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Sensors for gaming and health

Sensors for gaming and health | Innovation in Health | Scoop.it
The patent wars are continuing as we speak. With the proliferation of cheap sensors people are talking about putting them everything. We use them in our cars to see if the tire pressure is correct and washroom etc.
Rowan Norrie's insight:

Sensors are proliferating in our lives. From the fairly useless (like identifying when our shoes have worn out) to the futuristic Neuroheadset from EPOC, able to read your brain activity and translate it into actions. IT was designed for gaming, but there are huge opportunities in the health field for disabled people, e.g. to control their wheelchairs.

 

The age of sensors is dawning

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5 Innovations That Could Change The World Of Breast Cancer Treatment

5 Innovations That Could Change The World Of Breast Cancer Treatment | Innovation in Health | Scoop.it
You’ve probably heard the statistics: One in eight women will develop breast cancer over the course of her lifetime. Breast cancer death rates for women in the U.S. are higher than for any other cancer except lung cancer.

Via Peter Verschuere
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E-Health: Why Innovation and Connectivity are Vital for our Future Wellbeing

E-Health: Why Innovation and Connectivity are Vital for our Future Wellbeing | Innovation in Health | Scoop.it

Technology has improved our lives in many ways but one area that we are only just starting to scratch the surface of and where there is perhaps the biggest potential in the coming years is healthcare.

Ageing populations in developed countries, rapid population growth in the developing world and issues such as rising obesity rates mean the burden on healthcare systems worldwide will continue to push them to breaking point if it is not addressed. Among the EU member states public health spend has risen from an average of 5.9% of GDP in 1990 to 7.2% in 2010 and that's expected to hit 8.5% in 2060. Especially in these times of economic austerity that kind of growth isn't sustainable.

The potential for technology to ease this burden and both improve healthcare for patients and boost the efficiency of doctors and nurses is huge. Anecdotal evidence shows IT adoption in healthcare lags a decade behind virtually every other sector so there is a lot of catching up to do.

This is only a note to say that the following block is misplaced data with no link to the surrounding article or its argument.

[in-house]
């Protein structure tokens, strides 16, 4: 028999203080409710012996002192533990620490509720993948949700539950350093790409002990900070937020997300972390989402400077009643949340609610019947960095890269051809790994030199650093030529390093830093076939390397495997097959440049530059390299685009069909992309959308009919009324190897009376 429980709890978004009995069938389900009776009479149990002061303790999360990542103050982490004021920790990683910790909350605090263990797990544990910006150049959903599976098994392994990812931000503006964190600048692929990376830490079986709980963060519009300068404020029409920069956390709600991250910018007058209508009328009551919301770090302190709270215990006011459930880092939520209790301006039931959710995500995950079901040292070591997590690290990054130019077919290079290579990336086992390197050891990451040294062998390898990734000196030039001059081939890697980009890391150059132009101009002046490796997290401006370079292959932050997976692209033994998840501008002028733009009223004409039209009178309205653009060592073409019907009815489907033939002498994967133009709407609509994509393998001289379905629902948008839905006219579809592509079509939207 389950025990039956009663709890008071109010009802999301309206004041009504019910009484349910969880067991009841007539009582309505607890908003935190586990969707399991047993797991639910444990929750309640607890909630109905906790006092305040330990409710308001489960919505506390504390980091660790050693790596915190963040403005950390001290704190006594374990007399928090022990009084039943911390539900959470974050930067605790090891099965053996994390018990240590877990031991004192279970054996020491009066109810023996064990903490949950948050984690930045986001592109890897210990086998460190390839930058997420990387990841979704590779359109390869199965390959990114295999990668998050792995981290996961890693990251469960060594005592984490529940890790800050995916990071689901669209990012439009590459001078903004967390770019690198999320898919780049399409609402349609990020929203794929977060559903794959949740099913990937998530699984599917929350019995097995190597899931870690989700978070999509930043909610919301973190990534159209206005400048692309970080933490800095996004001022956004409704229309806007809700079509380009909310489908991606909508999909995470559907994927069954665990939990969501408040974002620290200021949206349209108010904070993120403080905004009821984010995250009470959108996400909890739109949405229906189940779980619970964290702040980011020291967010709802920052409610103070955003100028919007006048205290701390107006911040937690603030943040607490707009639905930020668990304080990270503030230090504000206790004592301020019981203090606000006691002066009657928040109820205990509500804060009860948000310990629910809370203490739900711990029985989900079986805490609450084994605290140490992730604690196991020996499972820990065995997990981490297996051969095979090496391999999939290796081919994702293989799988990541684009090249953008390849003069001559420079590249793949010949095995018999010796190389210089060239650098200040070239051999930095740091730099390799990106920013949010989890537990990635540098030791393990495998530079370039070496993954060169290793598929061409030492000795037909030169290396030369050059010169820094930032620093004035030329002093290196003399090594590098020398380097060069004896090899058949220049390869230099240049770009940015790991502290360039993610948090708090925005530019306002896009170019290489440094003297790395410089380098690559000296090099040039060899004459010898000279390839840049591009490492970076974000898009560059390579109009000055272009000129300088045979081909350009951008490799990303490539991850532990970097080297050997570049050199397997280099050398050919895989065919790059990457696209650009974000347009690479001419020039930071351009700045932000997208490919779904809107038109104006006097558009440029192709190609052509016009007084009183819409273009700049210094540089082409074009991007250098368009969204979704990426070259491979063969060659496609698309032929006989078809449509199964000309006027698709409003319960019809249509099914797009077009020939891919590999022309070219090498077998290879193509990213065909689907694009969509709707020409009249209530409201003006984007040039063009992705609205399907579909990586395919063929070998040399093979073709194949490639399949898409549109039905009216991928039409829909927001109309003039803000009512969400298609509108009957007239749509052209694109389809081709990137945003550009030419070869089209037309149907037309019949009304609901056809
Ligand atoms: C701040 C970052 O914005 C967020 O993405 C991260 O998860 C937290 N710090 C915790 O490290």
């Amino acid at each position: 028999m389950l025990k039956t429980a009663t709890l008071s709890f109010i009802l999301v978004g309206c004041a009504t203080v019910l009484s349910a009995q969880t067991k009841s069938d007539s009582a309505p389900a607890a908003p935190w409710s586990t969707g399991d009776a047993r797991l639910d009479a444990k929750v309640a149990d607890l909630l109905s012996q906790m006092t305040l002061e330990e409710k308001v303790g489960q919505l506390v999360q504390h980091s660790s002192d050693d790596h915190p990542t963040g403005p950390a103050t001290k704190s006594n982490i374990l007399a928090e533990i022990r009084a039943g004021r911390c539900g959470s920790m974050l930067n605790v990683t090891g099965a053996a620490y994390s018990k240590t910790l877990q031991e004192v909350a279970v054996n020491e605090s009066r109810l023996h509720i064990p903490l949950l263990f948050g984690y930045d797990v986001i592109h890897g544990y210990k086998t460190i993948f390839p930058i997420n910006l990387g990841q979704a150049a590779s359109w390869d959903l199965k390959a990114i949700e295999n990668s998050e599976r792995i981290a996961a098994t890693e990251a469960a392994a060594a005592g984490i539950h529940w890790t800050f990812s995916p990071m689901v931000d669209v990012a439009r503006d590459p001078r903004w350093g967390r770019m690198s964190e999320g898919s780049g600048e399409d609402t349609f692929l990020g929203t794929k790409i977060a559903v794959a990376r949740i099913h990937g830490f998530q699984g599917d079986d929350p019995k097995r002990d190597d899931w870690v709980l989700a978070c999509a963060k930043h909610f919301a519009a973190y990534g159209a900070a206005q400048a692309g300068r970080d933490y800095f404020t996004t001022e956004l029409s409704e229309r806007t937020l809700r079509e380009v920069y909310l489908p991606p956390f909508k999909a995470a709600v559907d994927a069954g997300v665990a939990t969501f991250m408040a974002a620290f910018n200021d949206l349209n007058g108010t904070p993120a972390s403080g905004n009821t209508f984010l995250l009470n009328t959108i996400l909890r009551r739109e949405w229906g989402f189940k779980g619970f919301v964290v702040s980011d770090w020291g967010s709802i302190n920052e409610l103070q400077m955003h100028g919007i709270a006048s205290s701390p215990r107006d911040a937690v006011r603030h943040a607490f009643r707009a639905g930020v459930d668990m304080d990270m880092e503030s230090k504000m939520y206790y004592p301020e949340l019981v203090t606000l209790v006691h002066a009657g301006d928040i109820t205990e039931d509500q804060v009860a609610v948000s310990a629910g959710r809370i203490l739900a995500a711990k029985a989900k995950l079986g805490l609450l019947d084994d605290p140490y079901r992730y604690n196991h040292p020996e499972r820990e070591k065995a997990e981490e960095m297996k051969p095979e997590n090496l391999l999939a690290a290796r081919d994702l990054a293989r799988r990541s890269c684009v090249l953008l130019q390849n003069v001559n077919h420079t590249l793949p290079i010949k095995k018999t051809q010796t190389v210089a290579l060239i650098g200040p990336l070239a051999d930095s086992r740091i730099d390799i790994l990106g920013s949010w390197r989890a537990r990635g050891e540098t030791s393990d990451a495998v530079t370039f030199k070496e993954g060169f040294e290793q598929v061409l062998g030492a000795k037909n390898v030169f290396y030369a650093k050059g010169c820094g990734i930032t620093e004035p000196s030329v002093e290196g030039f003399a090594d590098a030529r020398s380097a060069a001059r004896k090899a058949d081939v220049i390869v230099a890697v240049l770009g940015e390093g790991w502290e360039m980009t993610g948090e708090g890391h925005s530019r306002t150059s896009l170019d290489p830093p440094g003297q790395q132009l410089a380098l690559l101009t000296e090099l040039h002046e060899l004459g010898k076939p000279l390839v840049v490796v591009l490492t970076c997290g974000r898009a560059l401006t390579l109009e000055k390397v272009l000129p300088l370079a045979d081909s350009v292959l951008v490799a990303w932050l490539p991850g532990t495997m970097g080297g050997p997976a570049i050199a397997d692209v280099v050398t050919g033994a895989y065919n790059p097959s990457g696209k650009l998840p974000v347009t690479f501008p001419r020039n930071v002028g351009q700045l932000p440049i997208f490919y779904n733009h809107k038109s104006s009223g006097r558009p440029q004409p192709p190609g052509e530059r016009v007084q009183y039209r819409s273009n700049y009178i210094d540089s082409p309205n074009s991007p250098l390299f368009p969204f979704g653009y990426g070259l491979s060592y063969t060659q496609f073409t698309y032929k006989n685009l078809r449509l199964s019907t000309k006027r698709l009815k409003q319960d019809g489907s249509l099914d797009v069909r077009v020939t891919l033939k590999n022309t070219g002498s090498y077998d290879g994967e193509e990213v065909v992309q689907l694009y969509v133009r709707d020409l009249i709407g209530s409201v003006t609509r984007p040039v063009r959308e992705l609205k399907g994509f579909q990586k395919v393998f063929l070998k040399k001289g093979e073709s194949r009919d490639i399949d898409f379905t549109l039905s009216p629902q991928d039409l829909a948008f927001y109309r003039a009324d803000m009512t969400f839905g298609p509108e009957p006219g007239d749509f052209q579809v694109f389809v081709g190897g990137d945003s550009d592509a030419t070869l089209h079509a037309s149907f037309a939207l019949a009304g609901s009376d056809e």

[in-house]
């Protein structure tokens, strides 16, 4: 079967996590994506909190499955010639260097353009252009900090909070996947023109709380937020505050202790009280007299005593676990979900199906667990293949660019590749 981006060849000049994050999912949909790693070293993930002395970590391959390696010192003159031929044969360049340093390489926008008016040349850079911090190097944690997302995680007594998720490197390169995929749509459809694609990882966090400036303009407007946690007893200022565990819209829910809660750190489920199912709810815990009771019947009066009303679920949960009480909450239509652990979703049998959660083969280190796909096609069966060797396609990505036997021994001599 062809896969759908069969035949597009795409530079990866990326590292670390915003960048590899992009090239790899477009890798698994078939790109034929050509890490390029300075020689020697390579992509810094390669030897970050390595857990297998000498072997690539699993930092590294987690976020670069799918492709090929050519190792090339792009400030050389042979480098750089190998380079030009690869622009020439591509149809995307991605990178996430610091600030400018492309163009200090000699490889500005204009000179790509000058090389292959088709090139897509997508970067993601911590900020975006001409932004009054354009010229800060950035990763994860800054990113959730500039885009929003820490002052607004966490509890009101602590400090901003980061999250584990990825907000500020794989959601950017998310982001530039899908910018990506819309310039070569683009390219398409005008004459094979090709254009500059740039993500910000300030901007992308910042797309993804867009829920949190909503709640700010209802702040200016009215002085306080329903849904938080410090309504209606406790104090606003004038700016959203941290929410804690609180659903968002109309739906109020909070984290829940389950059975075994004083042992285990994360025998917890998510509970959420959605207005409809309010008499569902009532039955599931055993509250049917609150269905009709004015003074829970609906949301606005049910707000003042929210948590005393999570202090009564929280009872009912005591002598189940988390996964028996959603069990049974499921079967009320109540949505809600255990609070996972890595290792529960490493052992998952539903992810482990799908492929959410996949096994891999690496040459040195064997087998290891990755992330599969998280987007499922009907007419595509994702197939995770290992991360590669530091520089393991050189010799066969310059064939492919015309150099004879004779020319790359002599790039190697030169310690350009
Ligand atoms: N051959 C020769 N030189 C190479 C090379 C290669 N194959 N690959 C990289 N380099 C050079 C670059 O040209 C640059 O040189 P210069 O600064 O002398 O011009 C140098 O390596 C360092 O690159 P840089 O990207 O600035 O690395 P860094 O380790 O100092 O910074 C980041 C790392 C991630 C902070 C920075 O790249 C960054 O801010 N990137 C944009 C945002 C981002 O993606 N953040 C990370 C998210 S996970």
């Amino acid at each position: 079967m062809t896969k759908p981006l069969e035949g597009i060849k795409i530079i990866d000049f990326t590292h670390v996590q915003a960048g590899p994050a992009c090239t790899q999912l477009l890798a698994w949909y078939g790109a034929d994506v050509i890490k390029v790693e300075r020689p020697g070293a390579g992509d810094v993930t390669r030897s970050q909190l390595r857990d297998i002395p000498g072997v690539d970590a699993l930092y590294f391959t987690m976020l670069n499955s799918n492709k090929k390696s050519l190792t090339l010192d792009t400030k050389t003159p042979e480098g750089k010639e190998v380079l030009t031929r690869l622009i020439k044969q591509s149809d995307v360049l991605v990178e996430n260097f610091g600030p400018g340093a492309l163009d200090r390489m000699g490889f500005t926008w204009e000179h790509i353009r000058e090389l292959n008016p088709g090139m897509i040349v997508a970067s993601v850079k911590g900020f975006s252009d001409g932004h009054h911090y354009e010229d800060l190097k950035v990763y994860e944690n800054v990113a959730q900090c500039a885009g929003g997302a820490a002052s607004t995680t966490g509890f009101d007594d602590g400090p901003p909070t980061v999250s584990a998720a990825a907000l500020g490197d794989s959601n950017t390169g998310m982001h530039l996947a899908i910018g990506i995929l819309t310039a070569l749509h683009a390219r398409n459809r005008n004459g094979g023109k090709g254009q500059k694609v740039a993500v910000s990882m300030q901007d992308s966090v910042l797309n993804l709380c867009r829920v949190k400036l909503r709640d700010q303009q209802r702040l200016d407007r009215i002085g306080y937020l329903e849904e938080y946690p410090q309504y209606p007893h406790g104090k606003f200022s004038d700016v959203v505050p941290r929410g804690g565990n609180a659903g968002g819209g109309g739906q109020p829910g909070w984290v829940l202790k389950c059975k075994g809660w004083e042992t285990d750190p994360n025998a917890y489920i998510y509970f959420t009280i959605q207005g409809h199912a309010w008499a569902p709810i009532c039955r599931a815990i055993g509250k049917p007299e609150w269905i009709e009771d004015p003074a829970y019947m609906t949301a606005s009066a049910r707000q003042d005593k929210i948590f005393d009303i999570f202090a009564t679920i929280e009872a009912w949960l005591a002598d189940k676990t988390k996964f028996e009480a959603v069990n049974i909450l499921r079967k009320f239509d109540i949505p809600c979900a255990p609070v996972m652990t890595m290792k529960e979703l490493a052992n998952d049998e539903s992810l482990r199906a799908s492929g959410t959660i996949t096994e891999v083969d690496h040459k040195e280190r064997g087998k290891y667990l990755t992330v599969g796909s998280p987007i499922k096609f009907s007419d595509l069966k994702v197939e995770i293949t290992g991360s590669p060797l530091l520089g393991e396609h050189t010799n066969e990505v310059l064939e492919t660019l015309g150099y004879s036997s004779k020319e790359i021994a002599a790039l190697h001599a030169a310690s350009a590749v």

But the market for these technologies is growing. Spend on global telemedicine has grown from $9.8 billion in 2010 to $11.6 billion in 2011 and is forecast to rise to $23 billion by 2015, according to a BCC Research study. 

And, as seen by the gadgets at the CES trade show in Las Vegas earlier this month, there is rapid growth in health and fitness related mobile applications, devices and sensors - everything from wristbands that monitor activity levels and calories burned to heart and diabetes monitors that can report back to your doctor.

Mobile and so-called 'm-health' has a huge role to play in delivering these often life-saving benefits. Here at EE a report we commissioned by Arthur D Little on the benefits of 4G found an example of a hospital in Germany using a 4G-enabled ambulance to send live high resolution CT scans of stroke patients to specialists on route to the hospital, resulting in a 54% reduction in alarm to therapy times during the trial. 

The European Commission has just issued its eHealth Action Plan, outlining goals to support the adoption of better technology-enabled healthcare across the EU by 2020 and Neelie Kroes, Commission Vice President for the Digital Agenda, said: "Europe's healthcare systems aren't yet broken, but the cracks are beginning to show. It's time to give this 20th Century model a health check. The new European eHealth Action Plan sets out how we can bring digital benefits to healthcare, and lift the barriers to smarter, safer, patient-centred health services."

Much of the work outlined in that action plan will focus on reducing the interoperability and regulatory barriers to implementing ehealth services as well as addressing legal issues such as patient privacy around personal health data and records.

Technology will continue to augment our lives in many wonderful ways over the coming decades. It brings with it the potential for greater life expectancy and quality of life through better monitoring and earlier medical intervention, faster and more cost effective treatment and improved communications and management. If the right people make the right decisions, with the right direction and investment, the well-being of citizens in both the developed and developing world could be dramatically improved.